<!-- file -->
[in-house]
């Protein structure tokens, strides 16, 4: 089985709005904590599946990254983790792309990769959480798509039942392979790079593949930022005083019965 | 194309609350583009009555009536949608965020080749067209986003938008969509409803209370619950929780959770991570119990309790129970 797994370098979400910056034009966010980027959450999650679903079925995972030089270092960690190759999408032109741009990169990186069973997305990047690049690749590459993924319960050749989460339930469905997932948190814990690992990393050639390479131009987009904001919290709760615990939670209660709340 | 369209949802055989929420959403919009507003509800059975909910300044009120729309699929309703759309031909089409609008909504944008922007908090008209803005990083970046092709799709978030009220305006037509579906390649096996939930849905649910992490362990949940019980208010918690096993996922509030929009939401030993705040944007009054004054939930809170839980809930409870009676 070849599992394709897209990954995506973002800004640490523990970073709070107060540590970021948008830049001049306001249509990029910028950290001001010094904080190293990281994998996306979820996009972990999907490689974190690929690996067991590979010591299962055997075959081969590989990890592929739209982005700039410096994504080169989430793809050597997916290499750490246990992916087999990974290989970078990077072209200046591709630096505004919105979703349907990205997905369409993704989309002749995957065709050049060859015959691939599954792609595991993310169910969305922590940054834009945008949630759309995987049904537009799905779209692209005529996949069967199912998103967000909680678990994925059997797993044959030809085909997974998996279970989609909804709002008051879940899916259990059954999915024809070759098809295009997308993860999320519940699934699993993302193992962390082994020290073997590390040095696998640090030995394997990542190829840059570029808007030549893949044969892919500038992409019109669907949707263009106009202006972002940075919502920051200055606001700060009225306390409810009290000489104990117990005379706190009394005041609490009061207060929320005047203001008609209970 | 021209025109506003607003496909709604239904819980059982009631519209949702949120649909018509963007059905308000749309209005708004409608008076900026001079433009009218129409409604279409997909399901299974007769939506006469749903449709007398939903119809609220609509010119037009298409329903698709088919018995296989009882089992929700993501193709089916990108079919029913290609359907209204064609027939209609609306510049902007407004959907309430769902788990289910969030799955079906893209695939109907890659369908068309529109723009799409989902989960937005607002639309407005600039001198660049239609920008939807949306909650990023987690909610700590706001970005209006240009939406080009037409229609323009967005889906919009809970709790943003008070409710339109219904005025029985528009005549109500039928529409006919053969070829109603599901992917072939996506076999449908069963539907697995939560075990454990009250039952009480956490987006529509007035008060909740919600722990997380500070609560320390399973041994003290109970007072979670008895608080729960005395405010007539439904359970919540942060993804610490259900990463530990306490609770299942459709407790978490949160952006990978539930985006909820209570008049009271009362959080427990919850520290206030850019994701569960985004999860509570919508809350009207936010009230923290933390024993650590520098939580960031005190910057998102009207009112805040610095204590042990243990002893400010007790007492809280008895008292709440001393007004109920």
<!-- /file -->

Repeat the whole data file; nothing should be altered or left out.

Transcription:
[in-house]
């Protein structure tokens, strides 16, 4: 089985709005904590599946990254983790792309990769959480798509039942392979790079593949930022005083019965 | 194309609350583009009555009536949608965020080749067209986003938008969509409803209370619950929780959770991570119990309790129970 797994370098979400910056034009966010980027959450999650679903079925995972030089270092960690190759999408032109741009990169990186069973997305990047690049690749590459993924319960050749989460339930469905997932948190814990690992990393050639390479131009987009904001919290709760615990939670209660709340 | 369209949802055989929420959403919009507003509800059975909910300044009120729309699929309703759309031909089409609008909504944008922007908090008209803005990083970046092709799709978030009220305006037509579906390649096996939930849905649910992490362990949940019980208010918690096993996922509030929009939401030993705040944007009054004054939930809170839980809930409870009676 070849599992394709897209990954995506973002800004640490523990970073709070107060540590970021948008830049001049306001249509990029910028950290001001010094904080190293990281994998996306979820996009972990999907490689974190690929690996067991590979010591299962055997075959081969590989990890592929739209982005700039410096994504080169989430793809050597997916290499750490246990992916087999990974290989970078990077072209200046591709630096505004919105979703349907990205997905369409993704989309002749995957065709050049060859015959691939599954792609595991993310169910969305922590940054834009945008949630759309995987049904537009799905779209692209005529996949069967199912998103967000909680678990994925059997797993044959030809085909997974998996279970989609909804709002008051879940899916259990059954999915024809070759098809295009997308993860999320519940699934699993993302193992962390082994020290073997590390040095696998640090030995394997990542190829840059570029808007030549893949044969892919500038992409019109669907949707263009106009202006972002940075919502920051200055606001700060009225306390409810009290000489104990117990005379706190009394005041609490009061207060929320005047203001008609209970 | 021209025109506003607003496909709604239904819980059982009631519209949702949120649909018509963007059905308000749309209005708004409608008076900026001079433009009218129409409604279409997909399901299974007769939506006469749903449709007398939903119809609220609509010119037009298409329903698709088919018995296989009882089992929700993501193709089916990108079919029913290609359907209204064609027939209609609306510049902007407004959907309430769902788990289910969030799955079906893209695939109907890659369908068309529109723009799409989902989960937005607002639309407005600039001198660049239609920008939807949306909650990023987690909610700590706001970005209006240009939406080009037409229609323009967005889906919009809970709790943003008070409710339109219904005025029985528009005549109500039928529409006919053969070829109603599901992917072939996506076999449908069963539907697995939560075990454990009250039952009480956490987006529509007035008060909740919600722990997380500070609560320390399973041994003290109970007072979670008895608080729960005395405010007539439904359970919540942060993804610490259900990463530990306490609770299942459709407790978490949160952006990978539930985006909820209570008049009271009362959080427990919850520290206030850019994701569960985004999860509570919508809350009207936010009230923290933390024993650590520098939580960031005190910057998102009207009112805040610095204590042990243990002893400010007790007492809280008895008292709440001393007004109920």